The reverse I find holds more in it, not the setting of a sun, not the receding light of a life lived but the full glory of a magnificent sunrise. We are left to bathe in the light of his life, the mark of all that was and remains the best of his life. No mark such as that of a seal, of ring impressed upon wax, no impression such as this to be worn away by the weathering of time. Rather a mark made upon one’s consciousness, one’s heart and one’s soul.
The mark of his life summed up in words such as courage, strength, compassion and great humour. I will forever remember the glint in his eye and the warmth of his smile. When these two qualities combined, there in those moments, I recall now one was meeting the essence of his nature.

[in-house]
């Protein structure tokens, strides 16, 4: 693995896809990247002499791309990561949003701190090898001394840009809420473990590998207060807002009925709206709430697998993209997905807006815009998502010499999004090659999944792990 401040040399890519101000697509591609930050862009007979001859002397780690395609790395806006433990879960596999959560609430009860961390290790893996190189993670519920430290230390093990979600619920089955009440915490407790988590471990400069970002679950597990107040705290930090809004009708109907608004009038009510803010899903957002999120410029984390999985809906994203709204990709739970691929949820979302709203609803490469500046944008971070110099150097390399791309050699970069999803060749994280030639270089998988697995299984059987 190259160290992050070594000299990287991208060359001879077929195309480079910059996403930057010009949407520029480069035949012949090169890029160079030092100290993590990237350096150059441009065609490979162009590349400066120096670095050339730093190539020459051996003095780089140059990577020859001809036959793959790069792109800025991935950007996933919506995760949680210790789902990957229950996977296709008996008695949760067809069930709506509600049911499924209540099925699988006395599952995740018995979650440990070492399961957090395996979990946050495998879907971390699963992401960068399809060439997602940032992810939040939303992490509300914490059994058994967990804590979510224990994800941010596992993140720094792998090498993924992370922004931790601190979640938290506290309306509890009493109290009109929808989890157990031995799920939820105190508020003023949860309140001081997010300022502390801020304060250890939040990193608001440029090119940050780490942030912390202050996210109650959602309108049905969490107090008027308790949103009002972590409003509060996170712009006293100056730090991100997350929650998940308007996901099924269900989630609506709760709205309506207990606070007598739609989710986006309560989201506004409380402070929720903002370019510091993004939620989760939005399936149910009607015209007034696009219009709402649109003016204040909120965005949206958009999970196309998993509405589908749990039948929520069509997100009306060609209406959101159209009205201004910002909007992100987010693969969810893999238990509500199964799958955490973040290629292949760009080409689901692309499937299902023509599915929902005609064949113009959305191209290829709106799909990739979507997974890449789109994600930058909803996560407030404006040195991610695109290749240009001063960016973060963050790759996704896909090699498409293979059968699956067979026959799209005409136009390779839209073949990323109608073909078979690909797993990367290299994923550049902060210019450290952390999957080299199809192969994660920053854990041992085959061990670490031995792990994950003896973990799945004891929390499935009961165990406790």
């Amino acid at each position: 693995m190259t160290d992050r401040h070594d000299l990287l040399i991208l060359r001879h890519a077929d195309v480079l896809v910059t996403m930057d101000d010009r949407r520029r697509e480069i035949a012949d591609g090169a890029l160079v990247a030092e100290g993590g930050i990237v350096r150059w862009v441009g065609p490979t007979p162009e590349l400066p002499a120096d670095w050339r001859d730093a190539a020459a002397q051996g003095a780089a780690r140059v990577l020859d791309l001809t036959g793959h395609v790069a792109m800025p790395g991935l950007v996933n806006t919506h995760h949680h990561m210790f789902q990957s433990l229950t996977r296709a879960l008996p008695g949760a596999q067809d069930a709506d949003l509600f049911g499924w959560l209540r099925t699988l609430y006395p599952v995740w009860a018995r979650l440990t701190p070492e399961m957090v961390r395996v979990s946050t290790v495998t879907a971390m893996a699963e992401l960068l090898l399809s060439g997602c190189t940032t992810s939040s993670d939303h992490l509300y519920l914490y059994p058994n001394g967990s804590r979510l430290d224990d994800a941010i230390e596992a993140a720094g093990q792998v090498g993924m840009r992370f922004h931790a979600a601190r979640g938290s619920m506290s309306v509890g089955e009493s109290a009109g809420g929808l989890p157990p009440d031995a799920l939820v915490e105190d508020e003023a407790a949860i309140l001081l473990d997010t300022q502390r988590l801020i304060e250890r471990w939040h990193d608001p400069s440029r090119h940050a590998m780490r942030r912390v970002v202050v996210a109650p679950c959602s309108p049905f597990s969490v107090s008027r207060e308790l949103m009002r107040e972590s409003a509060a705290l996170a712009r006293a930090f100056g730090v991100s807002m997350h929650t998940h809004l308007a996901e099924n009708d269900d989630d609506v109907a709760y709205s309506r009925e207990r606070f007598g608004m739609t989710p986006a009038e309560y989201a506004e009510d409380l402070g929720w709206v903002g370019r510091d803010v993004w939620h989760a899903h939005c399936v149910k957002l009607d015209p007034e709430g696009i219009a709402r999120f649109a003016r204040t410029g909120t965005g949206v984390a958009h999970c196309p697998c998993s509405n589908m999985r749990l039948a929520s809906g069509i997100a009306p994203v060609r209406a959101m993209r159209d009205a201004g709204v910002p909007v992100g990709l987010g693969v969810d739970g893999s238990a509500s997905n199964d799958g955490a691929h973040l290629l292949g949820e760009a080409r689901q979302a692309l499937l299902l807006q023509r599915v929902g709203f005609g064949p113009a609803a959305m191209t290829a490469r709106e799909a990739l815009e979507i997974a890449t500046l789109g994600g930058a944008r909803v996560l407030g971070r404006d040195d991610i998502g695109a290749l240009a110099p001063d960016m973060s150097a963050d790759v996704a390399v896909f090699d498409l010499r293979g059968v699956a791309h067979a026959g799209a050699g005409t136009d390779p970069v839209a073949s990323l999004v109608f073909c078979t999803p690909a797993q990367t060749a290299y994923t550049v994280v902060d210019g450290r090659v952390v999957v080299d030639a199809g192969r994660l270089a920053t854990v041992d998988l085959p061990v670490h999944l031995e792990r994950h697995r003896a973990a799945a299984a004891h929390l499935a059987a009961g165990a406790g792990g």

What to speak of sadness and grief? How to speak of sadness and grief? These deep feelings for us left behind to undergo. Clutching to them like the trailing string of a kite set aloft to the wind, cut free from the bonds of the hand that held it with love during its flight before our eyes. It flies now held by and tugged by another Hand.
A child stands upon a rooftop balcony; a kite flies from its hand. A tug, a lengthening of the string followed by a firm grip. Without warning the kite breaks free, separated from its connection with the earth as like the passing of a life from this world. The face of the child aghast and distressed. The smile upon his face moments ago is no more. A tearful sadness and perhaps a desperation takes hold; a longing to taste again the sense of freedom through the symbol of a kite imparting.